View from India: Hyper connectivity for better outcomes
As Industry 4.0 is making inroads into the manufacturing sector, shop floors are being transformed digitally.
When we look at the manufacturing scenario, the emphasis has always been on mass production. Though the focus remains pretty much the same, robots and automation are add-ons to the manufacturing ecosystem. They have brought precision and speed to the product development cycle. The latest is Industry 4.0, which will digitally transform shop floors.
Industry 4.0 will help in predictions through real-time data. Through Industry 4.0, machine-learning (ML) tools can be integrated into production and machines will become intelligent and take informed decisions. Manual processes will be replaced by automation.
“The entire value chain of manufacturing becomes smart and automated through Industry 4.0. Right from conceptualisation-design-execution, every stage of the shop floor is a value add in terms of output,” said Syam Sunder, vice president of Engineering Convergence, Hexagon Manufacturing Intelligence Division, India, speaking at the CII webinar 'People and Process Focused Digital Transformation of the Shop Floor', in collaboration with Hexagon.
The digital transformation of shop floors will help organisations work towards a return on investment. Early adopters of smart manufacturing have integrated automation, real-time monitoring and dashboard updates. What seems most obvious is that the output of machines is faster. But that’s not enough.
What is missing is the element of people and processes, which need to go hand in hand with the digital transformation. Improved efficiency, enhanced quality, reduced cost and improved safety and sustainability can be seen as the value coming from people- and processes-focused digital transformation.
A trained workforce is required to execute smart processes to make globally competent products: it’s essential to tap unused talent. Skilled professionals and faster adoption of technology are required to scale-up efficiencies and fine tune the product line. Digital training can happen through augmented-reality (AR) and virtual-reality (VR) streaming videos. AR-VR videos can also be used to connect to staff working in different units across the manufacturing facility, while manufacturers can improvise field operations by regularly monitoring AR.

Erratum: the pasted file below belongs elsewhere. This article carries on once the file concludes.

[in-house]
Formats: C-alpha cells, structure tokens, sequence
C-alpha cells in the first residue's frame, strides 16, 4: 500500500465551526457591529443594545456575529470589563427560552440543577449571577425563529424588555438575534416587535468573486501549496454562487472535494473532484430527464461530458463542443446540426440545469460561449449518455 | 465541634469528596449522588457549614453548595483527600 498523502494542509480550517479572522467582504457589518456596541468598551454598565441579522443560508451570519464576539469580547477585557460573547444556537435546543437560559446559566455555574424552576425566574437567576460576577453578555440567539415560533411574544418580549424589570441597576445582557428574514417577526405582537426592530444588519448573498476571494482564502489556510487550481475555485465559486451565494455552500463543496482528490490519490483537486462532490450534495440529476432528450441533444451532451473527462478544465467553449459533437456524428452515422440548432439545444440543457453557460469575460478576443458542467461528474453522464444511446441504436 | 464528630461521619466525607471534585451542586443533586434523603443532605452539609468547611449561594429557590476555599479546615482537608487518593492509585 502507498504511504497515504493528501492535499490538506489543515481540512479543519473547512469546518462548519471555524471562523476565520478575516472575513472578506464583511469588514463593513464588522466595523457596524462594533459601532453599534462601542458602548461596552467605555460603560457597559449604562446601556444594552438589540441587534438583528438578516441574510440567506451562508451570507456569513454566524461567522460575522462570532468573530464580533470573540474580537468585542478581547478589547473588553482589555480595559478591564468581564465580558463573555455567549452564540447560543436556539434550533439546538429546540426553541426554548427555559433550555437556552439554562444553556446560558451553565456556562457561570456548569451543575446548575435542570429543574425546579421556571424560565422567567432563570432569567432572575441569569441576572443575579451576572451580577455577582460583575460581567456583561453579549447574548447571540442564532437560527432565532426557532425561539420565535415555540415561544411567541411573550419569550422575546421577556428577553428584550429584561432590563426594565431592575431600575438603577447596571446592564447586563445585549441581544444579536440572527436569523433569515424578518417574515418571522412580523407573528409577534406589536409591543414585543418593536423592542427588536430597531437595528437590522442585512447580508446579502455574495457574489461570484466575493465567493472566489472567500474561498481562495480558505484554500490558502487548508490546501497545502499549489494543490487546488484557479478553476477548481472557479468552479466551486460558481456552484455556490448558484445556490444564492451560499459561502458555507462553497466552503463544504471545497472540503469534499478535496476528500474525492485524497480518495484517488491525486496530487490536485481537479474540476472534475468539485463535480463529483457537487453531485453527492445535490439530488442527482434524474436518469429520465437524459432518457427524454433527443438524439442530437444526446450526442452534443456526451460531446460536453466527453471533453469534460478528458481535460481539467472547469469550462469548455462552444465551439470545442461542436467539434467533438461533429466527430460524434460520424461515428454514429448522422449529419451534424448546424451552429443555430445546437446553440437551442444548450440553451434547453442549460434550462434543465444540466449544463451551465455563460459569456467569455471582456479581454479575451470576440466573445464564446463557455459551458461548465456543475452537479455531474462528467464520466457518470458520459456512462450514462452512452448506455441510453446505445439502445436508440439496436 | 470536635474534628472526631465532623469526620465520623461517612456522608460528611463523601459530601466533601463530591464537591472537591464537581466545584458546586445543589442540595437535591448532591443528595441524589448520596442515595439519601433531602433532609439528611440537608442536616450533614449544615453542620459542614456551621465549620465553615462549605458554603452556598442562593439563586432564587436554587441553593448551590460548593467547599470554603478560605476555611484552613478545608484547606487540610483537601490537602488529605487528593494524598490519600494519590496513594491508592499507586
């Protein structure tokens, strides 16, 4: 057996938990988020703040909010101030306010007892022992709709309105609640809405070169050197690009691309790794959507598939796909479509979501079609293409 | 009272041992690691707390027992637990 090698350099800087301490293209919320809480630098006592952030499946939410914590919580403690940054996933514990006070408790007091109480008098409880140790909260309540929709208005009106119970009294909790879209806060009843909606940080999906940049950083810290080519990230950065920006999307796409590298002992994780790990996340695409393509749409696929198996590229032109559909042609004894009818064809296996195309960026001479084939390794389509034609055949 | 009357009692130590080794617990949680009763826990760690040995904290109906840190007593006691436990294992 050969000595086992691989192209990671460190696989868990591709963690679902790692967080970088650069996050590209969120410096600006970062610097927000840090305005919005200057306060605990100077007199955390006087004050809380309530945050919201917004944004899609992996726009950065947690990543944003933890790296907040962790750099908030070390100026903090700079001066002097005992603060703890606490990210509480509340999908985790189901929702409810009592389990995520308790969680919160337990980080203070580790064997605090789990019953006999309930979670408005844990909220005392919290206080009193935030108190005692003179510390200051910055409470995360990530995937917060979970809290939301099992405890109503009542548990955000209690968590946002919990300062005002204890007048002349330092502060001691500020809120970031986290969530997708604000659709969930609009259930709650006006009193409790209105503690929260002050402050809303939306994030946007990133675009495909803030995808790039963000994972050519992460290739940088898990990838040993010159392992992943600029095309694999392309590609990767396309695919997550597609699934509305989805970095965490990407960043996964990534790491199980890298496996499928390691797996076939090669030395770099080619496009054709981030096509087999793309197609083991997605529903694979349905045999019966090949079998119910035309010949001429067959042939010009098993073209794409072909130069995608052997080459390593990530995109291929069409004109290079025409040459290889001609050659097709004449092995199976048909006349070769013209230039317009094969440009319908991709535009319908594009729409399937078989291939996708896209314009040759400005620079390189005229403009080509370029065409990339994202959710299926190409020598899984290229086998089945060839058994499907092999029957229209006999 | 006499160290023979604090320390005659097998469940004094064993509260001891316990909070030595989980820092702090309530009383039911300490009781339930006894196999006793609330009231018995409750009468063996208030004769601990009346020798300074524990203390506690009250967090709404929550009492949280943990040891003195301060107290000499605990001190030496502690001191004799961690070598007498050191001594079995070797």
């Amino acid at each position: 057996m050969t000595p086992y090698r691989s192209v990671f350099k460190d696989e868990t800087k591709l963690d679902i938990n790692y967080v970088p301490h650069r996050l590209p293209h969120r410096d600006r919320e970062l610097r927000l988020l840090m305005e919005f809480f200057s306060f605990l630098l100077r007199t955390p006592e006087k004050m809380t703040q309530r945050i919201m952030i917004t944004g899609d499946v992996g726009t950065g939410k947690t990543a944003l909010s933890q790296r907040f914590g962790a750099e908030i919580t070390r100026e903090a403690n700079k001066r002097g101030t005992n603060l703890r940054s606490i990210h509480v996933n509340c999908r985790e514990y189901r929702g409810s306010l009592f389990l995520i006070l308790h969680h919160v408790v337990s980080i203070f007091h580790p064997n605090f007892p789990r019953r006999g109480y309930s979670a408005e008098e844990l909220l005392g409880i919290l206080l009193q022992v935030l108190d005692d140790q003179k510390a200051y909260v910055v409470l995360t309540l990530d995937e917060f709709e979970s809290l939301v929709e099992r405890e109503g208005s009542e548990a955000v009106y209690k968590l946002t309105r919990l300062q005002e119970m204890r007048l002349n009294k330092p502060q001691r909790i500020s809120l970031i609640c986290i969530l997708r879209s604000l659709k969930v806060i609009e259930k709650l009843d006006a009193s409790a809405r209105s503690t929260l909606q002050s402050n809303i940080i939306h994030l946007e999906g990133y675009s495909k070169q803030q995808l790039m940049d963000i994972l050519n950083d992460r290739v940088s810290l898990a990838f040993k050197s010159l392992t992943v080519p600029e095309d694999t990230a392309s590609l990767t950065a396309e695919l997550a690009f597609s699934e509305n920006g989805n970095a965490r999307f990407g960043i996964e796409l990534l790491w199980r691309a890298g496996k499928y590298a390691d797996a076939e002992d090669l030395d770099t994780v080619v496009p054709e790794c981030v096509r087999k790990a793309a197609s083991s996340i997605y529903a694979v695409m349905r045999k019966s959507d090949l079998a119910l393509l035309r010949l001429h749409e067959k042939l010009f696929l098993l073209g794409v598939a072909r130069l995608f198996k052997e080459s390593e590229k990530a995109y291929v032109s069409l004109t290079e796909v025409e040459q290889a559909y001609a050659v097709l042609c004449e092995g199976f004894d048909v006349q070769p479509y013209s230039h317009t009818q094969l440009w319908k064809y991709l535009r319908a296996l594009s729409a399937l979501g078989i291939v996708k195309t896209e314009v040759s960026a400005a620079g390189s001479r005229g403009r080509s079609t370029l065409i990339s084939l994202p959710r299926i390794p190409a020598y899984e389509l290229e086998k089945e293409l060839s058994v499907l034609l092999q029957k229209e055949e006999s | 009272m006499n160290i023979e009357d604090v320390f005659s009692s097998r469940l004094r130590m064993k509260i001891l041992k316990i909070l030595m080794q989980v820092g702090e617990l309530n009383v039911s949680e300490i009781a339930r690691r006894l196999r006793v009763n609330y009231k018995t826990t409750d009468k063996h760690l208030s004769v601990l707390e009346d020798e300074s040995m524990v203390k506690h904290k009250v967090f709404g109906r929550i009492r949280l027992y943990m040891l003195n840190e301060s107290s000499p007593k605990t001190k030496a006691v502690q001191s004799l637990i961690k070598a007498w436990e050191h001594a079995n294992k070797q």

Nevertheless, the journey is not smooth. Pain points come in the form of siloed operations, which need to break down into a seamless one for enabling large-scale automation. Enterprise integration, artificial intelligence and edge computing will determine the operations. These technologies will also replace paperwork and facilitate smart data governance. They will also connect people and processes digitally, besides customising solutions for clients. All this can be achieved by combining physical and digital operations to give insights through data analytics, which will be derived through the machine, suppliers and vendors. Data can also be used for managing the machines and identifying the bottlenecks; if the data is stored in the edge computing system, then it saves bandwidth. A database or multiple databases can be created and tapped intelligently to meet customer needs. This leads to hyper connectivity.
Hyper connectivity and Industry 4.0 will help in data optimisation and improve capabilities to meet new requirements. “We are getting into a new world, where data is being leveraged for several applications. Open protocols are becoming common, as data is being transmitted from one individual or a team to many colleagues through a common connection, which we identify as hyper connectivity,” explained Sunder.
Upon implementation, all these technologies lead to a more digital and connected scenario, where people and processes are integrated into the shop floor. This ensures ubiquitous visibility, robust traceability, compliance to processes and automated outputs. It also points to a situation where data can be captured in a simple way, apart from enabling collaboration between silos (if any).
The manufacturing world is moving from automation to a connected world. The journey began with mechanisation, which then evolved into industrialisation, mass production, automated processes, hyper connectivity and, finally, autonomy, perceived as the ultimate form of putting data to work.
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